3. Fundraising boost for Kaka Support Scheme

4. Kabissa puts spotlight on CAWDnet

5. Make your Christmas shopping work for CAWDnet [UK readers]



The 'A Ray of Hope' project has invited CAWDnet to become its Nigerian
partner. This is great news for us because it increases the range of people
who are aware of our activities. It also gives us access to some new

A Ray of Hope has appointed Pam as their volunteer advisor and liaison
person for Nigeria. She will tell them about the realities of rural Nigeria
and pass on news from CAWDnet's partner organisations.

One of the first tangible benefits from this new link is that A Ray of Hope
will assist CAWDnet Convenor Pam McLean to visit Nigeria again in the new
year. Pam will organise a children's art competition on behalf of A Ray of
Hope and take out educational posters and other materials for schools , as
well as carrying out work for CAWDnet.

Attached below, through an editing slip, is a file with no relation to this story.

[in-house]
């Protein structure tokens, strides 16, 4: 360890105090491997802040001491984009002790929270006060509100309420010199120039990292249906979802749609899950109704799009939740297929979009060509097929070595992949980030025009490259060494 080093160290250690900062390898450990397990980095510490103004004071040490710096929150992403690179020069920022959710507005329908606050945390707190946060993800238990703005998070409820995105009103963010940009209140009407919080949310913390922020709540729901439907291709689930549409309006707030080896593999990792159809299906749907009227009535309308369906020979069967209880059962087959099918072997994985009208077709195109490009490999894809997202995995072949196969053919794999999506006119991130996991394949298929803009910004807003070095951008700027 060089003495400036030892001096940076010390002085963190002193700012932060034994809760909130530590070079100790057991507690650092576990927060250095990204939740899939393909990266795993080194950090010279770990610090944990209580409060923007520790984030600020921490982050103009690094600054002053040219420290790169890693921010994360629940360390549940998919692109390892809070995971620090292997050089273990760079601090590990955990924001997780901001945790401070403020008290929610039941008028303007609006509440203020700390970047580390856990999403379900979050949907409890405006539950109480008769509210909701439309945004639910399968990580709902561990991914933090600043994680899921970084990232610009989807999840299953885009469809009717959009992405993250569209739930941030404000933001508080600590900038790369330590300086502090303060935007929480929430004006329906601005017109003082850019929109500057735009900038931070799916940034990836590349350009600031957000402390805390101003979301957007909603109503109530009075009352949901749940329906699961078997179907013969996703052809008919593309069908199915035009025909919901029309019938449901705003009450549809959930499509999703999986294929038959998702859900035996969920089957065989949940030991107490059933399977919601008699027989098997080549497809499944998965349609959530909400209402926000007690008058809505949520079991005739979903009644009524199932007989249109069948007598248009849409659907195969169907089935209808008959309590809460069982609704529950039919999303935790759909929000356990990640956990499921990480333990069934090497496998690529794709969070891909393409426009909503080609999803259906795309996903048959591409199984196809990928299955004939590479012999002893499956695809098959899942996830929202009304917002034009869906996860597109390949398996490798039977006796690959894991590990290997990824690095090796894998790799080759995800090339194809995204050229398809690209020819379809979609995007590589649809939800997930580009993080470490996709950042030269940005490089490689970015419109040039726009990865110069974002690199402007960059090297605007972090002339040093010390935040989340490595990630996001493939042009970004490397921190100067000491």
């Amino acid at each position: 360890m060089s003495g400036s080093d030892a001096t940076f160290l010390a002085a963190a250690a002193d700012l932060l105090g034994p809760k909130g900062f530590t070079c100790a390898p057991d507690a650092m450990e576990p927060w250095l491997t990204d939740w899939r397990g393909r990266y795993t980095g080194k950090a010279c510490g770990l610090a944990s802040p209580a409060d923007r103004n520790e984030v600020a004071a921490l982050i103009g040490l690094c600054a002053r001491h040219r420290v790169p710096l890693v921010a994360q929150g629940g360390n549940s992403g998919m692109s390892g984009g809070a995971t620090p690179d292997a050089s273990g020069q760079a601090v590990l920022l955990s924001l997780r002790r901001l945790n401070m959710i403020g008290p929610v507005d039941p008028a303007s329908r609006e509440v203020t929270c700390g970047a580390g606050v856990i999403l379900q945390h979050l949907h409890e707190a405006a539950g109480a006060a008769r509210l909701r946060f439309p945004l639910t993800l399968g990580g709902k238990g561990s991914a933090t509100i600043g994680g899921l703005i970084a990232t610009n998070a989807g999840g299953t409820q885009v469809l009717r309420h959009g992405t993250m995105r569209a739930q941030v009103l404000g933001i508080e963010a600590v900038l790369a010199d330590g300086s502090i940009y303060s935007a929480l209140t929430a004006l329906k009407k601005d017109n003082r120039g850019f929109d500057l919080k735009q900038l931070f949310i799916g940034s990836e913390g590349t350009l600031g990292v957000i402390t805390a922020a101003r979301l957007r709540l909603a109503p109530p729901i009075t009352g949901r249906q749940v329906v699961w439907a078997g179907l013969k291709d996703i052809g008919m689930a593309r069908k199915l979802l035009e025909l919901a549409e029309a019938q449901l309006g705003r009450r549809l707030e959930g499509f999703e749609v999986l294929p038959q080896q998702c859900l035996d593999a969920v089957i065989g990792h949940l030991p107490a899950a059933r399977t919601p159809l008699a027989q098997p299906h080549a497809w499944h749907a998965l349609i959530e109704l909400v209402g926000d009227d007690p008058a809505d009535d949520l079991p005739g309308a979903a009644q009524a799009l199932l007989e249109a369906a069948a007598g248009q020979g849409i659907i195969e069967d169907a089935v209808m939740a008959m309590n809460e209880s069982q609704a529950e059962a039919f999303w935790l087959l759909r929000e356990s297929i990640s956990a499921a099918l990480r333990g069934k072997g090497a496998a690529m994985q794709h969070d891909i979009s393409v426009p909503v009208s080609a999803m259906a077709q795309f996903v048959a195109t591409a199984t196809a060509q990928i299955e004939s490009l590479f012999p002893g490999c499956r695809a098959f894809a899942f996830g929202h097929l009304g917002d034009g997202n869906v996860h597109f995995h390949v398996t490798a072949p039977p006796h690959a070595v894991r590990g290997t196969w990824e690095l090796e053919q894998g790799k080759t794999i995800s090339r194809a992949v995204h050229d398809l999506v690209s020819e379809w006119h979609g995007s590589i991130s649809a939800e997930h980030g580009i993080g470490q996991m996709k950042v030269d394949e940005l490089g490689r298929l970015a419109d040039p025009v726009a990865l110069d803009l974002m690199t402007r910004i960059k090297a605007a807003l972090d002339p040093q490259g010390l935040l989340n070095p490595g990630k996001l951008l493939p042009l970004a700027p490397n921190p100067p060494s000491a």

A Ray of Hope is linked with UNESCO ( the United Nations Educational,
Scientific and Cultural Organisation). More information is available from
<outbind://91/> (which includes a link to
CAWDnet on its front page) and



Our last newsletter announced plans to celebrate the first anniversary of
the Teachers Talking ICT course. We're delighted to report that the event
went ahead on Saturday 19th November.

David Mutua and his colleagues put in a lot of work to make the re-union
happen. Invitations were delivered by motorbike to teachers who participated
in last year's course (there is no other reliable means of communication).
Using a combination of email and Yahoo instant messaging David and the
teachers at the Fantsuam Foundation in Kafanchan were joinedby Don McBurney
of A Ray of Hope based inNorthern Ireland, CAWDnet Convenor Pam McLean in